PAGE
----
The Future of Dry Fit Connections // Huiyuan Leland Li
Moving toward the end of the semester, all of our projects are heading to the final phase. As a representative project for design+make, the Hardesty Renaissance mobile office design for Asian Americans for Equality (AAFE) did a wonderful job from the scheme to completion. In the AAFE project, the drawer for the media center and conference desk is a particular product that inspiried and attracted me a lot. In appearance, the drawers are just as good as other works. It is special for me because the use of the unique wood joint method - dry fit connection. Thanks to the dry fit connection. The parts of drawers are carefully designed and drafted in rhino and cut by the CNC router. It is possible to assemble the boards without any nails or glue.
Hardesty Renaissance Drawers
Nowadays, dry fit connection is mostly used in puzzle toys and artworks. Compared to the prevailing wood connection method with nails, dry fit joints are rarely considered in an architectural construction. The reason is because of the high labor cost, and high-end craft requirements. However, as for me, the dry fit connection has a great potential and advantage in construction process, safety, sustainability and aesthetics.
Dry fit connection has a much longer history than the nailed wood connection. It dominated the wood construction method for thousands of years until the mass fabrication of metal nails and screws. The dry fit connection is first found in Chinese construction by the end of the Neolithic, and carried forward in ancient eastern architecture. The Chinese bracket connection represents highest level of dry fit wood connection. It is the perfect combination of both structure and aesthetics. Also, bracket connection has an excellent anti-seismic ability. The flexible structural system of bracket is able to withstand severe earthquakes significantly more efficiently than a rigid system.
I believe that dry fit connections are better and more elegant regardless of additional labor expenses and craft. The assembly process can be greatly shortened thanks to the absence of adhesives and nails. Since the dry fit connections create flexible joints without nails or glue, the architectural appearance and construction quality can rely less on the contractors. Besides, nails and screws are sharp and pointy, by working on typical wood connections, the construction workers can often accidentally injure themselves. Also, the hammering process, poisonous adhesive chemicals, and accidental nail gun discharge could cause hazardous effects to builders. In addition, nails and screws can be a hidden danger to users as well as the noise of drilling and hammering. These problems could all be solved through dry fit connections. Furthermore, as the dry fit wood pieces can easy be taken apart and re-assembled, minimal material waste makes this a sustainable method. In the fabrication process of AAFE, part of the sustainability concept is reusing the wood from pallets to make the table top. But the project is also facing a challenge of taking apart the wood pallets. If there are any nails left inside the wood, it may break the blade while it runs through the table saw, potentially causing hazard to people during the fabrication process. "We have to be especially careful to remove the nails from the pallet in order to protect the tools and more importantly protect ourselves," said Max Taylor, group member of the AAFE project team. However, if the dry fit method were applied for assembly of the pallet, there would not be problems caused by the nails. Finally, by showing the logic of the structure, the dry fit joint is minimalist and elegant.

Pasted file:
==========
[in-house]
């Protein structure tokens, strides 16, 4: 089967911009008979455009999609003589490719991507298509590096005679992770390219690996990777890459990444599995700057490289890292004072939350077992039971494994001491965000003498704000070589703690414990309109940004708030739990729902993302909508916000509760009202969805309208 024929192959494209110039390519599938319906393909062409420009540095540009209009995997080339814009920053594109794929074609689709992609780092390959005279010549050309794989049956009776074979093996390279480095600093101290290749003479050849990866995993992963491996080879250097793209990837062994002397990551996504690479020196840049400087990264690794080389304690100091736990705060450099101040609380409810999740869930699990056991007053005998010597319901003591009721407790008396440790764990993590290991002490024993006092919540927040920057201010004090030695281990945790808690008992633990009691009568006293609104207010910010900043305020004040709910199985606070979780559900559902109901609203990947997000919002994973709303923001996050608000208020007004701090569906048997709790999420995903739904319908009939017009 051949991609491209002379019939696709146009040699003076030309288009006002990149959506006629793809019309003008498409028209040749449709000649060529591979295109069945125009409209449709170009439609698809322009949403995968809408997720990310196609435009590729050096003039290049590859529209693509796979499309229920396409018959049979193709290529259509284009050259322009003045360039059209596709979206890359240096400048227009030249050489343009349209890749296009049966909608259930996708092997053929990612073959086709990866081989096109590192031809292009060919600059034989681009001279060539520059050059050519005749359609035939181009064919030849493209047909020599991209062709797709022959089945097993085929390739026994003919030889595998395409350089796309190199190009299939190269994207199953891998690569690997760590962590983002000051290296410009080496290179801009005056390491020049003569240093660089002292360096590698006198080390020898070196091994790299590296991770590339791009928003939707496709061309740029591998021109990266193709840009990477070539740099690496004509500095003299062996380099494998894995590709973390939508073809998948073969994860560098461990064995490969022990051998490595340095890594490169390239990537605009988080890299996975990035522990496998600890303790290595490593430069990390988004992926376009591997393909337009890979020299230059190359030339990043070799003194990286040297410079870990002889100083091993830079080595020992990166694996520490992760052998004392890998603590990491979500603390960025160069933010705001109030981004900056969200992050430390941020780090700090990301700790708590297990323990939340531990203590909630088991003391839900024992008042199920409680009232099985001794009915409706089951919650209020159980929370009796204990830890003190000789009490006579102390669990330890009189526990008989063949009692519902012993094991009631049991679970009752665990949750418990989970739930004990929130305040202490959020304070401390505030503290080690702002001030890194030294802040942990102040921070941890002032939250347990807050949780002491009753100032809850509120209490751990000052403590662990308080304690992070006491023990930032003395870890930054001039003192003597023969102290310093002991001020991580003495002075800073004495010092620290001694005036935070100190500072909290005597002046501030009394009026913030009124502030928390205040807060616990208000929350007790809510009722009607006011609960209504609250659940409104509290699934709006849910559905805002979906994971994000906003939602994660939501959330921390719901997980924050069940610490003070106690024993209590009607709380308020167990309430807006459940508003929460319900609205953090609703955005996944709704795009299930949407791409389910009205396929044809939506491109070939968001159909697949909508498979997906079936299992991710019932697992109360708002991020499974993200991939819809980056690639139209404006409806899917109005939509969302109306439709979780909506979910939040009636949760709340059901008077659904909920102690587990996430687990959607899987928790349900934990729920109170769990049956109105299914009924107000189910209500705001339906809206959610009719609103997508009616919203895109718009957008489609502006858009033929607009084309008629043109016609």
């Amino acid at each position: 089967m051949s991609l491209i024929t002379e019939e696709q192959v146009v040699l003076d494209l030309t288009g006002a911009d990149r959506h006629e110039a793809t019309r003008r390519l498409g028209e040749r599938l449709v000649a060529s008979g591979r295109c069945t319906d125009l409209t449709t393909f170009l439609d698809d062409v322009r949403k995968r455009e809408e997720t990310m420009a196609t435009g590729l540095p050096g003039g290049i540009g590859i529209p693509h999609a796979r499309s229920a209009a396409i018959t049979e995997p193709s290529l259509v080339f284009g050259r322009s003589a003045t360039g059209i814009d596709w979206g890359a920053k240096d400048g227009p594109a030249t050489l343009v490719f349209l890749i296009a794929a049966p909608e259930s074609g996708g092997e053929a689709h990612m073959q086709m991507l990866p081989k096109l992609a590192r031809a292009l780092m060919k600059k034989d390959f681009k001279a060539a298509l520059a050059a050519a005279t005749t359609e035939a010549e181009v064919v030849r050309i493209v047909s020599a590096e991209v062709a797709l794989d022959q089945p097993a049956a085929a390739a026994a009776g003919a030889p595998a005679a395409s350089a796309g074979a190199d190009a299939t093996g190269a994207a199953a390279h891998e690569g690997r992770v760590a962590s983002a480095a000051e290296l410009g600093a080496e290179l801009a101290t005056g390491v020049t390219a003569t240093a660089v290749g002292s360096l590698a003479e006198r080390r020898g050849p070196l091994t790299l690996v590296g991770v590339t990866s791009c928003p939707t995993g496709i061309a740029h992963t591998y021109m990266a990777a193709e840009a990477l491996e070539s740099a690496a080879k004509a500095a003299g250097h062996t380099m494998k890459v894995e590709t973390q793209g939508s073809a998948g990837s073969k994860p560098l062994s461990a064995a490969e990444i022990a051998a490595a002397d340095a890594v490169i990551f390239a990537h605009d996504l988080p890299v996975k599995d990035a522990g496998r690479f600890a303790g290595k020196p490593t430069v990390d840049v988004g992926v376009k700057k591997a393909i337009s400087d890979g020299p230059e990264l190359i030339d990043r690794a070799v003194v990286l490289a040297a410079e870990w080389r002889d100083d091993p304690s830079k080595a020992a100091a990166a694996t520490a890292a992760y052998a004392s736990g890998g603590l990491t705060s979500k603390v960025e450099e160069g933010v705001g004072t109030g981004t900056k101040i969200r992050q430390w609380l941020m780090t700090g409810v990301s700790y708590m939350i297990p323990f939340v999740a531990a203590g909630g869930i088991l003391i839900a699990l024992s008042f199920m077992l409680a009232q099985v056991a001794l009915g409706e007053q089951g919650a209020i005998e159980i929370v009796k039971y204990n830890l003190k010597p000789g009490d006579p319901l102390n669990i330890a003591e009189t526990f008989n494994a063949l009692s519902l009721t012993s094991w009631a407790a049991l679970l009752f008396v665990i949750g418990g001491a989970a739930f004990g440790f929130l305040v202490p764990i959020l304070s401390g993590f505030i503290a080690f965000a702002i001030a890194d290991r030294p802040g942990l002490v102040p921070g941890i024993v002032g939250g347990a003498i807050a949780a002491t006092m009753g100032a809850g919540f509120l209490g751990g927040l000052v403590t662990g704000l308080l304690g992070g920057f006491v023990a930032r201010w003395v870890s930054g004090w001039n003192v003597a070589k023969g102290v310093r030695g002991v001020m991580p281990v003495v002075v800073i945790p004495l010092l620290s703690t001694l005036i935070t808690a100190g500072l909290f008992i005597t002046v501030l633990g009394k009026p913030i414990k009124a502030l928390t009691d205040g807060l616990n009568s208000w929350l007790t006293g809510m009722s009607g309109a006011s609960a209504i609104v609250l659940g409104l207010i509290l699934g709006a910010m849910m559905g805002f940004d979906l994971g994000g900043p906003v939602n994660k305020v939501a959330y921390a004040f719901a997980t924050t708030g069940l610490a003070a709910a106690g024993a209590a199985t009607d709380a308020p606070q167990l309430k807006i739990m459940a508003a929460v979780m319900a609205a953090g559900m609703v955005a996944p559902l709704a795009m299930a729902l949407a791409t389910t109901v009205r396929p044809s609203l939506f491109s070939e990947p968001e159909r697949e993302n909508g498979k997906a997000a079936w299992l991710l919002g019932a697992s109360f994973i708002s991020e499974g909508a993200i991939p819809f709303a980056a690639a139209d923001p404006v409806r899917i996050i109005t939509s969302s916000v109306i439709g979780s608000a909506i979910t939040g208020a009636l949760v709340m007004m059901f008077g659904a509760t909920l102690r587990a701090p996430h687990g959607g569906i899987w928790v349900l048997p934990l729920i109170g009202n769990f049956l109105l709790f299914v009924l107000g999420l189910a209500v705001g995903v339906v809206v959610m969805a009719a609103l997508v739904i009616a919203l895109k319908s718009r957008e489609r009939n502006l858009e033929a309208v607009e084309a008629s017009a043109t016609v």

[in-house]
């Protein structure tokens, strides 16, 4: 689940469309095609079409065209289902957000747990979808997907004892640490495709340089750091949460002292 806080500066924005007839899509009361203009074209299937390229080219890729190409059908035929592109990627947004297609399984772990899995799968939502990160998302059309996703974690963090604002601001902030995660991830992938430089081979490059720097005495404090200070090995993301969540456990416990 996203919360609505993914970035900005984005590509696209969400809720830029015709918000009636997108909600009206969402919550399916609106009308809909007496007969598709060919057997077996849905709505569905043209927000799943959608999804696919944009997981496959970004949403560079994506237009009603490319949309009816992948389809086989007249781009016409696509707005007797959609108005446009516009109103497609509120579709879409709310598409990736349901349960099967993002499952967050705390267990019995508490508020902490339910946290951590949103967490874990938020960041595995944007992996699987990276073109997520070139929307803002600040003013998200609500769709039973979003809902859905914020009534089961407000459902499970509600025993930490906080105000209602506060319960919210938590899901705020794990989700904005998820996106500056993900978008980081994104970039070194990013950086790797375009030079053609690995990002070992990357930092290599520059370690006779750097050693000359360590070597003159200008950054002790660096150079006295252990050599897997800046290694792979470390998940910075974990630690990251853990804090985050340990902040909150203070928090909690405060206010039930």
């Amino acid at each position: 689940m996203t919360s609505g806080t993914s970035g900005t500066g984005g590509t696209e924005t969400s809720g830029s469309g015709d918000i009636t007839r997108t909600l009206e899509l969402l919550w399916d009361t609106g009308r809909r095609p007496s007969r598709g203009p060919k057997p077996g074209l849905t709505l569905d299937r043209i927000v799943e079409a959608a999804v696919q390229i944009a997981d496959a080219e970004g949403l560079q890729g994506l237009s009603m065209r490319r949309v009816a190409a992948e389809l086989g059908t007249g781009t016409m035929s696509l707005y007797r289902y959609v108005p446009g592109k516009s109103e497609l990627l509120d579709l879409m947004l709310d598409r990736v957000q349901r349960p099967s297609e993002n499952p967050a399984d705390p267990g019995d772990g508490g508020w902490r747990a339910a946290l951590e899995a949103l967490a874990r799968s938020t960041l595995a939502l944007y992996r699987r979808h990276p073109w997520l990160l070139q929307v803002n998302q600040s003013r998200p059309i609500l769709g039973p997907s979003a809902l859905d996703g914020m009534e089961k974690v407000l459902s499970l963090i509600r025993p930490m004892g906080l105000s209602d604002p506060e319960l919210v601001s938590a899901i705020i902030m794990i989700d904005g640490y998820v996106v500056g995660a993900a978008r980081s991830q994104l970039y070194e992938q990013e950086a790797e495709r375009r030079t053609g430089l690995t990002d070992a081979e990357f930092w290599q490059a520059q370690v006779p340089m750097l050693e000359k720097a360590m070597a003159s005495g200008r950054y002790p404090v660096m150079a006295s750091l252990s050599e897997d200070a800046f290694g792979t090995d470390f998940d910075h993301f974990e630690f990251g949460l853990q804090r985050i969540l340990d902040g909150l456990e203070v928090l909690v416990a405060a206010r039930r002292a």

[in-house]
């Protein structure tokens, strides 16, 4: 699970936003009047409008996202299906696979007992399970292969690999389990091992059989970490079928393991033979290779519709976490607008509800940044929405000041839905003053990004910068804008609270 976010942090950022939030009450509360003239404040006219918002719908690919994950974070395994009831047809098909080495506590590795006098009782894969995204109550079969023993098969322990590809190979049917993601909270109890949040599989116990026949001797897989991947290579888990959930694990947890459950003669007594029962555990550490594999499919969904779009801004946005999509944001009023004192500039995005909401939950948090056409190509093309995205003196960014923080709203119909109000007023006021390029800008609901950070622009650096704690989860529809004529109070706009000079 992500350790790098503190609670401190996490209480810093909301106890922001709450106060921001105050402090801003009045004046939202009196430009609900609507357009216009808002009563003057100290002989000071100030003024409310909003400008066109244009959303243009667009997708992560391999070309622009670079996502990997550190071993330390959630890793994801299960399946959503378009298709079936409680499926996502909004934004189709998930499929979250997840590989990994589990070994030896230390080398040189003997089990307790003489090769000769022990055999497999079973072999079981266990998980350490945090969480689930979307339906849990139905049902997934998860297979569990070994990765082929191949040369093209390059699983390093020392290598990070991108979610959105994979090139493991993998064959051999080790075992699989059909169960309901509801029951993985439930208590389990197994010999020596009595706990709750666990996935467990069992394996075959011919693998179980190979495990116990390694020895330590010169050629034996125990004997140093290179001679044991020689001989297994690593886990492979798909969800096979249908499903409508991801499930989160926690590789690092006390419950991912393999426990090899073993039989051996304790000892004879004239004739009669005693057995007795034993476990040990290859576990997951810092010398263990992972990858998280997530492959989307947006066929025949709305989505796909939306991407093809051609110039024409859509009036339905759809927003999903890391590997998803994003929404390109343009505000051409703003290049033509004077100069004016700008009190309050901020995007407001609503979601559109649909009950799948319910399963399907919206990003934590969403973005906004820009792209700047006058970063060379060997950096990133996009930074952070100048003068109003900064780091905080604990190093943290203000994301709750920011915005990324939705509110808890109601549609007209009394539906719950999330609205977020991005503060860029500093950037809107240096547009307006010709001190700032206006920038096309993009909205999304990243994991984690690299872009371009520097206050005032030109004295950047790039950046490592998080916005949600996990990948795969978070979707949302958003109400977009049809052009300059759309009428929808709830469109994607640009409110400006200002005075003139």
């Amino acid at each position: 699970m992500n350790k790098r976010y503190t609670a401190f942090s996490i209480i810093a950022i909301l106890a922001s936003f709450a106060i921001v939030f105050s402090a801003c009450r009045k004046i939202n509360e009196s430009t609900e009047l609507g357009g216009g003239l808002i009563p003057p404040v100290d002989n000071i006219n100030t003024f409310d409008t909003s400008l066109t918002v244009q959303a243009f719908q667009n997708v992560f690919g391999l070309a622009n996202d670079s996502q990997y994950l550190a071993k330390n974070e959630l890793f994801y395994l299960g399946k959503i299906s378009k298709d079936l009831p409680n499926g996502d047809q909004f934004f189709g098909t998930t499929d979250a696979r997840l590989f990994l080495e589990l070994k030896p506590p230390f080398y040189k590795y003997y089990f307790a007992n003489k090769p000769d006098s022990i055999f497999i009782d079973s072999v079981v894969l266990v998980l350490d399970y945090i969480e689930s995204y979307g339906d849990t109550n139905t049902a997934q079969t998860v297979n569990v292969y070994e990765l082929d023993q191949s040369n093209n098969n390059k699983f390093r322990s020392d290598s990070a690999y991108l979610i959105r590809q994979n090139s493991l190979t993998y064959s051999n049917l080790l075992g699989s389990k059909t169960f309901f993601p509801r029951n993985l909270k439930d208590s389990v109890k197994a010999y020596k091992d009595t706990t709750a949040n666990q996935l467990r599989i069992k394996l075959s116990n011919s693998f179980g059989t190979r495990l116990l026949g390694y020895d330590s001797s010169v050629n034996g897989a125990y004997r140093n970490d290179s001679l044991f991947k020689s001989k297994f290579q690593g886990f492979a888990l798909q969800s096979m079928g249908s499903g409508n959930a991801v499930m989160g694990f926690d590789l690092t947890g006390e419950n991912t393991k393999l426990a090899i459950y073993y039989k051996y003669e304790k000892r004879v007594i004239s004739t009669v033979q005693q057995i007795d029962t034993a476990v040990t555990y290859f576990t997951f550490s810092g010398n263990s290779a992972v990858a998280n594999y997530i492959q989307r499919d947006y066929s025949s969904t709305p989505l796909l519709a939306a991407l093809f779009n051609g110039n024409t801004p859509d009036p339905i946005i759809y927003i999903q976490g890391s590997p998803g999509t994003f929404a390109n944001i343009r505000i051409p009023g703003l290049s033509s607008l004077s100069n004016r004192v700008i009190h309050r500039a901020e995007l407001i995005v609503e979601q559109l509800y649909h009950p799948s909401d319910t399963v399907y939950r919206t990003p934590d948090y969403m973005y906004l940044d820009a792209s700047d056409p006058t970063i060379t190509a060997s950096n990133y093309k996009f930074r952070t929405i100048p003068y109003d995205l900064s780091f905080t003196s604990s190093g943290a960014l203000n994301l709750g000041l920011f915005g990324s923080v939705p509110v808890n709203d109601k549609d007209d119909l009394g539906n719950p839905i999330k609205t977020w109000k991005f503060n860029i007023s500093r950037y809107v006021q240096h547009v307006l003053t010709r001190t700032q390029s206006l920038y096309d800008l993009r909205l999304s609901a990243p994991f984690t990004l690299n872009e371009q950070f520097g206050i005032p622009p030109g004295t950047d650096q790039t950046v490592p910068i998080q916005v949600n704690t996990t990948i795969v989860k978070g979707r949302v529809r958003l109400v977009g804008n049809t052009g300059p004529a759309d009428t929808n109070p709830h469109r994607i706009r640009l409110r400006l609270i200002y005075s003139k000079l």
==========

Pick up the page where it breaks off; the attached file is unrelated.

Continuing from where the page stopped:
Taking nails out of a wood pallet
Nowadays, along with the invention and mass fabrication of steel nails and fasteners, dry fit wood connections are almost exstinct in current architectural construction. Thanks to the CNC router in the APDesign workshop, the dry fit assembly for our drawers is achievable. With the popularization of CNC and 3D fabrication methods, will the dry fit assembly method be utilized from a small drawer to a piece larger scale architecture? I think there is a great possibility. The computer based fabrication process can address both cost of labor and craft requirements. In recent years, two projects pioneered different approaches of implementing dry fit wood assemblies. The Swiss Pavilion at World Expo 2000 designed by Peter Zumthor is assembled without glue or nails, and only braced with steel cables. Each beam uses gravity to press down on the one below. As a temporary structure, the dry fit assembly can be reused in other constructions. the Tamedia office building designed by Shigeru Ban applies mortise and tenon joints within a wood structure building. The entirely visiblle connections gives a high spatial quality to the working atmosphere. In the future I believe that even more complicated but stronger connection details will be invented to create a safer, more elegant and sustainable construction method.
Drawer and Slide Track
Swiss Pavilion at World Expo 2000
Tamedia Office Building
Written by Huiyuan Leland Li